Is the Ridgeback the right Dog for my family?
Here are some things to consider before making your decision to add a Rhodesian Ridgeback to your family. Many times people will see a Rhodesian Ridgeback and fall in love with it’s regal looks, never considering that one of these gorgeous Ridgebacks may be totally unsuitable for their lifestyle. You may not have the proper facilities or you may not realize how much exercise and companionship a Rhodesian Ridgeback requires. You may need to develop your ability to train and control a large breed dog before embarking upon such a tail wagging adventure.
Buying anything on impulse is not a good idea, and buying a dog on impulse can be a total tragedy. You must do your doggie homework and educate yourself about this "life-of-the-dog" commitment first, before your final decision is made to acquire one of these magnificent animals, making certain that you have carefully considered all that the Ridgeback has to offer you and what demands a Rhodesian Ridgeback will have on your time, your space, your resources, and your energy.
Ridgebacks are not to be considered a Golden Retriever or a Labrador with a short coat of hair. These dogs are hunting dogs and they require a lot of positive training. Most of them are not going to dote over your every glance and word. If not properly trained, some of them can be oblivious to being called, hard-headed, and disobedient. Ridgebacks are definitely not the dog for everyone.
Ridgebacks are not a trophy to decorate your home or yard with. They are living, feeling creatures who need be treated as a loving and loyal member of your pack family. You should think of them as a new addition to your family and plan for them as you would plan for a new child. Any dog ownership requires your responsibility and companionship.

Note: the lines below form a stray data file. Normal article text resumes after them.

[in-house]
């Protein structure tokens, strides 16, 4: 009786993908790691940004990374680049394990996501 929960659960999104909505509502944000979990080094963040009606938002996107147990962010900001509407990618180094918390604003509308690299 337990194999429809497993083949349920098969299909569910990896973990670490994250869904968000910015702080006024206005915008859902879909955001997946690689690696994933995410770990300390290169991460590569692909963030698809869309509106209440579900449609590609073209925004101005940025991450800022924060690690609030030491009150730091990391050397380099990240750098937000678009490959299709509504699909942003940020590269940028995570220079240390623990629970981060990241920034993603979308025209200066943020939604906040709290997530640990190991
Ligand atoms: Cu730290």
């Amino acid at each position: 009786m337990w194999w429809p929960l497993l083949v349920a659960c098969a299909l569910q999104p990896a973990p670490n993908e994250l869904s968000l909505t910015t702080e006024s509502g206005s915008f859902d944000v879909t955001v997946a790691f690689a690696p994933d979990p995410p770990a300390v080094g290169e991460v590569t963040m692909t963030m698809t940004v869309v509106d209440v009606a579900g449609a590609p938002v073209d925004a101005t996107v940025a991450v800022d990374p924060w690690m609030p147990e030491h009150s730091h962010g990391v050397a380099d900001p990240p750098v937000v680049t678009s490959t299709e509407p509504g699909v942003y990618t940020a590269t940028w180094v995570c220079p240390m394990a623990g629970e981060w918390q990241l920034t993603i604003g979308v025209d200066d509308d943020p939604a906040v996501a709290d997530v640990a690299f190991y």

Are Ridgebacks Noisy Dogs? Chewers? Barkers?
Normally Ridgebacks are not yapping dogs at all. They tend to bark only when there is something worthwhile to bark at, so if they bark, you'll want to go check it out. Although we could most likely find cases where a lonely and neglected dog of any breed, including a Ridgeback who has been ostracized to the back yard 24/7 and has fallen into a bad habit of barking out of sheer boredom, loneliness, and a lack of training and companionship.
It is very natural for dogs and children to put things into their mouths. It feels good to them. Dogs are just doing what comes natural when they eat, drink and even play with their mouths. Our job is to help them learn the proper way to entertain themselves and understand what is acceptable and not acceptable to place their mouths on and/or chew on.
When going through those puppy teething periods, as youngsters to about 4-1/2 months and sometimes again when they are about 8 to 10 months old, most Ridgebacks can be quite destructive in their chewing if not provided with things that you want them to chew on, such as safe and fun toys, Multipet Nuts for Knots-Rope Ball, various hard plastic Kongs, raw knuckles from the butcher, sterilized beef bones, those really hard Nylabones or Gumabones for the smaller mouths, the Nylabone Double Action Dental Chew is fun for puppies and the jagged part of it helps to clean a little tarter off the teeth, flossies, and other favorite puppy chews.